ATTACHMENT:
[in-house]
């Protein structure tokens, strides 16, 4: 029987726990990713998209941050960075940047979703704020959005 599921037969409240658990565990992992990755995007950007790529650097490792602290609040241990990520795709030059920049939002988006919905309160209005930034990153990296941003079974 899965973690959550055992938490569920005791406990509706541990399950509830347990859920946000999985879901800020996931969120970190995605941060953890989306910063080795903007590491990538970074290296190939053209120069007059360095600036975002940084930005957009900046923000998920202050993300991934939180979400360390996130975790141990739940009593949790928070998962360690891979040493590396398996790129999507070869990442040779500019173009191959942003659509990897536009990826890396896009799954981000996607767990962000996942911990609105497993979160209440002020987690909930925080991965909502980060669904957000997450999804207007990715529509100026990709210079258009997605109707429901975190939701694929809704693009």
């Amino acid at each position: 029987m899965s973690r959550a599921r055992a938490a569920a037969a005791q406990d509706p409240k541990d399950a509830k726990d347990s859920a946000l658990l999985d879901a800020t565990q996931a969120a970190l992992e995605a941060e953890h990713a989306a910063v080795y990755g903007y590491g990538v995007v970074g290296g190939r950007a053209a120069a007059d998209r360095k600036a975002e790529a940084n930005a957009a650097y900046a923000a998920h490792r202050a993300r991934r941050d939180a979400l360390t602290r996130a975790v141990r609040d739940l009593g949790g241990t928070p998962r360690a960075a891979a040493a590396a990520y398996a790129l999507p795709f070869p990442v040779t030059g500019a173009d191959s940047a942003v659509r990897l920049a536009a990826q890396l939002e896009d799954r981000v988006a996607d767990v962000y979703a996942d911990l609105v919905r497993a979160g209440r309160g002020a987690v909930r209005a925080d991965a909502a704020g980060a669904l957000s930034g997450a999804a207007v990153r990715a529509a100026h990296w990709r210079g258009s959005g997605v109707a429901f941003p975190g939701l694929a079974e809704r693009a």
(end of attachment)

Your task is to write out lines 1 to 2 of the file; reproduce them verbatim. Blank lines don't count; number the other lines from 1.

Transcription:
[in-house]
């Protein structure tokens, strides 16, 4: 029987726990990713998209941050960075940047979703704020959005 599921037969409240658990565990992992990755995007950007790529650097490792602290609040241990990520795709030059920049939002988006919905309160209005930034990153990296941003079974 899965973690959550055992938490569920005791406990509706541990399950509830347990859920946000999985879901800020996931969120970190995605941060953890989306910063080795903007590491990538970074290296190939053209120069007059360095600036975002940084930005957009900046923000998920202050993300991934939180979400360390996130975790141990739940009593949790928070998962360690891979040493590396398996790129999507070869990442040779500019173009191959942003659509990897536009990826890396896009799954981000996607767990962000996942911990609105497993979160209440002020987690909930925080991965909502980060669904957000997450999804207007990715529509100026990709210079258009997605109707429901975190939701694929809704693009």